Classes that appeal to athletes often intimidate many beginning- and intermediate-level exercisers; however, participants of all levels can do a challenging plyometrics class if you give them options. Jumping, in fact, can provide a foundation for inclusive, fun and effective training. By teaching with layers, you facilitate self-paced progression that challenges everyone.
Jump Onboard Details
FORMAT: Layered plyometric intervals using a step platform.
Did you know that training your core (your body minus arms and legs) is important to maintaining a healthy, strong body? Looking for some new core exercises? Want to add new “twists” to core exercises using fundamental, but often underused, equipment?
Medicine balls have been around for years and are a staple in boxing and sports performance communities. If you’d like to incorporate medicine balls into your workout program, check out these variations from Dan Bettcher, MS, a Muay Thai practitioner and cofounder of KOR Strength and Conditioning in San Diego.
AquaFLEX, featured at the AquaCon Fitness Conference in Scottsdale, Arizona, takes participants into the pool for a dynamic class that focuses on strength training, core conditioning and flexibility. Attendees use a lightweight AquaFLEX bar to increase the natural resistance of the body moving through water.
Cycorga combines cardio, strength training and flexibility into one format. During this class, found at Executive Sports & Fitness Center in Chicago, participants get a mix of indoor cycling, Pilates and yoga.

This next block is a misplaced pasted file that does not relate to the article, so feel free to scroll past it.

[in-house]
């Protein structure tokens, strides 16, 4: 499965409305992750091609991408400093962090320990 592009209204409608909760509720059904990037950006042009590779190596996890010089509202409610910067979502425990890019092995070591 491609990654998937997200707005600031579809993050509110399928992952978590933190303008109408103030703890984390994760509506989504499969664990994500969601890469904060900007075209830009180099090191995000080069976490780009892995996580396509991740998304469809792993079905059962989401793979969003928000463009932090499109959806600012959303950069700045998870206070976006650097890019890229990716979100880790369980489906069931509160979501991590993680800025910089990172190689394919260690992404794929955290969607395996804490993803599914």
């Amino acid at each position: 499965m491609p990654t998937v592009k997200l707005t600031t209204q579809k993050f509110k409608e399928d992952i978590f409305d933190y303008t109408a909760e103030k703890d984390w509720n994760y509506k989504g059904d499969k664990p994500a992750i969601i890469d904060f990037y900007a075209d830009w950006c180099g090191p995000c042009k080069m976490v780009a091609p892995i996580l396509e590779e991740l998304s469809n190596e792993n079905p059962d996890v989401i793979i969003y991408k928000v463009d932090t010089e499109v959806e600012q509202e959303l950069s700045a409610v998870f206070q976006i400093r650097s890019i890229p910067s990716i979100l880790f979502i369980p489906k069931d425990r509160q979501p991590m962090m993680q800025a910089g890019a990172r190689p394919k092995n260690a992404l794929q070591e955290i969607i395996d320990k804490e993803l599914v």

The term arthritis describes two distinctly separate medical conditions: rheumatoid arthritis (RA) and osteoarthritis (OA). RA is an autoimmune disease that results in swollen, painful joints, which are a contraindication to exercise. If a client has this symptom, ask him or her to wait until it has diminished before exercising.
Golden Barre, an offshoot of the Bender Barre Method®, is designed for active aging participants with injuries. This class, offered at Saint Mary’s Regional Medical Center in Reno, Nevada, slows down the Bender Barre experience and focuses on balance, strength, flexibility and posture.
A martial-arts–inspired warm-up increases circulation, improves dynamic flexibility and range of motion, integrates sport-specific activities and connects body and mind. The series presented here is an excellent way to begin almost any general fitness class. Start slowly and encourage students to be patient and “listen” to their bodies.
Awaken the Center
First, bring attention to the back and abdominals, the body’s “center.”
Step used to be one of the most popular group cardio formats. Although it has recently seen a slight decrease in popularity—mostly because new programs have proliferated and time slots are limited—step still has its place. Delivering step classes requires creativity, strong teaching skills and preparedness. The following routine includes a full breakdown with a choreography progression.
If you want to offer a class that helps participants break out of a rut, leave the group fitness studio behind and head outside to a playing field. Scout out a local football, baseball or soccer field and transform it into a training ground. Use the existing field design and the premarked lines (hash marks, yard line markers and goal lines) to create an exciting and dynamic class. Combine speed, agility, power and body-weight strength drills to tap into the inner athlete in everyone.newsletter_teaser: If you want to offer a class that helps participants break out of a rut, leave the group fitness studio behind and head outside to a playing field. Scout out a local football, baseball or soccer field and transform it into a training ground.